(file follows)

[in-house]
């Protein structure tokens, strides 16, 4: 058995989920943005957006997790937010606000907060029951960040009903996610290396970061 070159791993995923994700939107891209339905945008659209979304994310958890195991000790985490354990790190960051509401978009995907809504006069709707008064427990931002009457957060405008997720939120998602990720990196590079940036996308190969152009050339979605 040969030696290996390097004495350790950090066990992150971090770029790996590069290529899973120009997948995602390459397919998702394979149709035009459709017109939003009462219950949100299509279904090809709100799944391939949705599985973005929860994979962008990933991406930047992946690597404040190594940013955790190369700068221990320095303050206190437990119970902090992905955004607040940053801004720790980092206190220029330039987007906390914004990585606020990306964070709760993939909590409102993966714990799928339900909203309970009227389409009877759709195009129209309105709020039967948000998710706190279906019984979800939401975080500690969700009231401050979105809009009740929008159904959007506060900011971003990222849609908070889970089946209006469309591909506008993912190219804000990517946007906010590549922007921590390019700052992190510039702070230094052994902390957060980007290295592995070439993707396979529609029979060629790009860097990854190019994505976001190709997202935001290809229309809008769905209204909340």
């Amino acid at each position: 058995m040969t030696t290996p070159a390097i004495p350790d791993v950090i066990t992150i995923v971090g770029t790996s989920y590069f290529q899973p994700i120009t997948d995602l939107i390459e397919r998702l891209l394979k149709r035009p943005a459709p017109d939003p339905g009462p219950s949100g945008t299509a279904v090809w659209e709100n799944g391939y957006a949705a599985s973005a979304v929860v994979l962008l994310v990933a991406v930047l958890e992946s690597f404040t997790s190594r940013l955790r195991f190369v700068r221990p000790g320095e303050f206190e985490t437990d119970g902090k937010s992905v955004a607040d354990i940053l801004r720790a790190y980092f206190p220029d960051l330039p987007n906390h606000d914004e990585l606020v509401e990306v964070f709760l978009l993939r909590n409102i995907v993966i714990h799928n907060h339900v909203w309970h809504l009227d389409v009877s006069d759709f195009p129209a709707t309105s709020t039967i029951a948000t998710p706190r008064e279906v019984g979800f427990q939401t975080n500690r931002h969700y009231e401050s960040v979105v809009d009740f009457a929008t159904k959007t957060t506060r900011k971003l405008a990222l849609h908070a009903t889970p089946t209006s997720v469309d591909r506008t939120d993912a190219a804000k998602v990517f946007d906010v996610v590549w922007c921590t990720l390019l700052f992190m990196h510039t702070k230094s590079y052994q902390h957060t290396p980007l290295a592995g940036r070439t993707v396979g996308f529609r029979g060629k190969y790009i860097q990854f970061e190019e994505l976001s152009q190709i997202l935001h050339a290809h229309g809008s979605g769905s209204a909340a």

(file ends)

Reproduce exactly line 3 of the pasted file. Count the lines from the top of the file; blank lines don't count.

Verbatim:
């Amino acid at each position: 058995m040969t030696t290996p070159a390097i004495p350790d791993v950090i066990t992150i995923v971090g770029t790996s989920y590069f290529q899973p994700i120009t997948d995602l939107i390459e397919r998702l891209l394979k149709r035009p943005a459709p017109d939003p339905g009462p219950s949100g945008t299509a279904v090809w659209e709100n799944g391939y957006a949705a599985s973005a979304v929860v994979l962008l994310v990933a991406v930047l958890e992946s690597f404040t997790s190594r940013l955790r195991f190369v700068r221990p000790g320095e303050f206190e985490t437990d119970g902090k937010s992905v955004a607040d354990i940053l801004r720790a790190y980092f206190p220029d960051l330039p987007n906390h606000d914004e990585l606020v509401e990306v964070f709760l978009l993939r909590n409102i995907v993966i714990h799928n907060h339900v909203w309970h809504l009227d389409v009877s006069d759709f195009p129209a709707t309105s709020t039967i029951a948000t998710p706190r008064e279906v019984g979800f427990q939401t975080n500690r931002h969700y009231e401050s960040v979105v809009d009740f009457a929008t159904k959007t957060t506060r900011k971003l405008a990222l849609h908070a009903t889970p089946t209006s997720v469309d591909r506008t939120d993912a190219a804000k998602v990517f946007d906010v996610v590549w922007c921590t990720l390019l700052f992190m990196h510039t702070k230094s590079y052994q902390h957060t290396p980007l290295a592995g940036r070439t993707v396979g996308f529609r029979g060629k190969y790009i860097q990854f970061e190019e994505l976001s152009q190709i997202l935001h050339a290809h229309g809008s979605g769905s209204a909340a």